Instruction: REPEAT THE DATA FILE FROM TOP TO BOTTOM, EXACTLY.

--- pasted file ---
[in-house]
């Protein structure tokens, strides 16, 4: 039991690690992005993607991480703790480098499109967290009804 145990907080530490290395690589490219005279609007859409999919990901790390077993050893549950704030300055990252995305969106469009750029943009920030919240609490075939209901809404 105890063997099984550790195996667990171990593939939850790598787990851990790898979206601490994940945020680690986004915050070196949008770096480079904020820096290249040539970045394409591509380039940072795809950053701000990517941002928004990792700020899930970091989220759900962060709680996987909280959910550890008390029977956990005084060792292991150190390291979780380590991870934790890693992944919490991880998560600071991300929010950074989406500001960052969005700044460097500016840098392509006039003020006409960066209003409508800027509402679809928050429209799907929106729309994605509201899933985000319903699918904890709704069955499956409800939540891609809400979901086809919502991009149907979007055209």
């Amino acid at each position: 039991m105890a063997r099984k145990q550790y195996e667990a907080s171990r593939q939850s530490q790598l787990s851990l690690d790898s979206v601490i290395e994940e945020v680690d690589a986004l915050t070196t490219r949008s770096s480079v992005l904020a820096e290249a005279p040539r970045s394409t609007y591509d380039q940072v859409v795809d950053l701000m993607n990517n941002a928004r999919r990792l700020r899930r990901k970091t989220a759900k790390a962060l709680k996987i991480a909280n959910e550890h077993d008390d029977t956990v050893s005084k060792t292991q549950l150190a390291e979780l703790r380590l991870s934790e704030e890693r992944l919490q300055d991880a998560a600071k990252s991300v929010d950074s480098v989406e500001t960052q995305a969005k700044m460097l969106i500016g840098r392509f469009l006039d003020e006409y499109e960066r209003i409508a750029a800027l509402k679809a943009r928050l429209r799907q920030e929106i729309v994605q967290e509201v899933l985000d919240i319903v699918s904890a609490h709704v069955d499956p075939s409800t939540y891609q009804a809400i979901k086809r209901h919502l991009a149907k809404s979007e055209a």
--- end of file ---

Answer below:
[in-house]
């Protein structure tokens, strides 16, 4: 039991690690992005993607991480703790480098499109967290009804 145990907080530490290395690589490219005279609007859409999919990901790390077993050893549950704030300055990252995305969106469009750029943009920030919240609490075939209901809404 105890063997099984550790195996667990171990593939939850790598787990851990790898979206601490994940945020680690986004915050070196949008770096480079904020820096290249040539970045394409591509380039940072795809950053701000990517941002928004990792700020899930970091989220759900962060709680996987909280959910550890008390029977956990005084060792292991150190390291979780380590991870934790890693992944919490991880998560600071991300929010950074989406500001960052969005700044460097500016840098392509006039003020006409960066209003409508800027509402679809928050429209799907929106729309994605509201899933985000319903699918904890709704069955499956409800939540891609809400979901086809919502991009149907979007055209």
């Amino acid at each position: 039991m105890a063997r099984k145990q550790y195996e667990a907080s171990r593939q939850s530490q790598l787990s851990l690690d790898s979206v601490i290395e994940e945020v680690d690589a986004l915050t070196t490219r949008s770096s480079v992005l904020a820096e290249a005279p040539r970045s394409t609007y591509d380039q940072v859409v795809d950053l701000m993607n990517n941002a928004r999919r990792l700020r899930r990901k970091t989220a759900k790390a962060l709680k996987i991480a909280n959910e550890h077993d008390d029977t956990v050893s005084k060792t292991q549950l150190a390291e979780l703790r380590l991870s934790e704030e890693r992944l919490q300055d991880a998560a600071k990252s991300v929010d950074s480098v989406e500001t960052q995305a969005k700044m460097l969106i500016g840098r392509f469009l006039d003020e006409y499109e960066r209003i409508a750029a800027l509402k679809a943009r928050l429209r799907q920030e929106i729309v994605q967290e509201v899933l985000d919240i319903v699918s904890a609490h709704v069955d499956p075939s409800t939540y891609q009804a809400i979901k086809r209901h919502l991009a149907k809404s979007e055209a």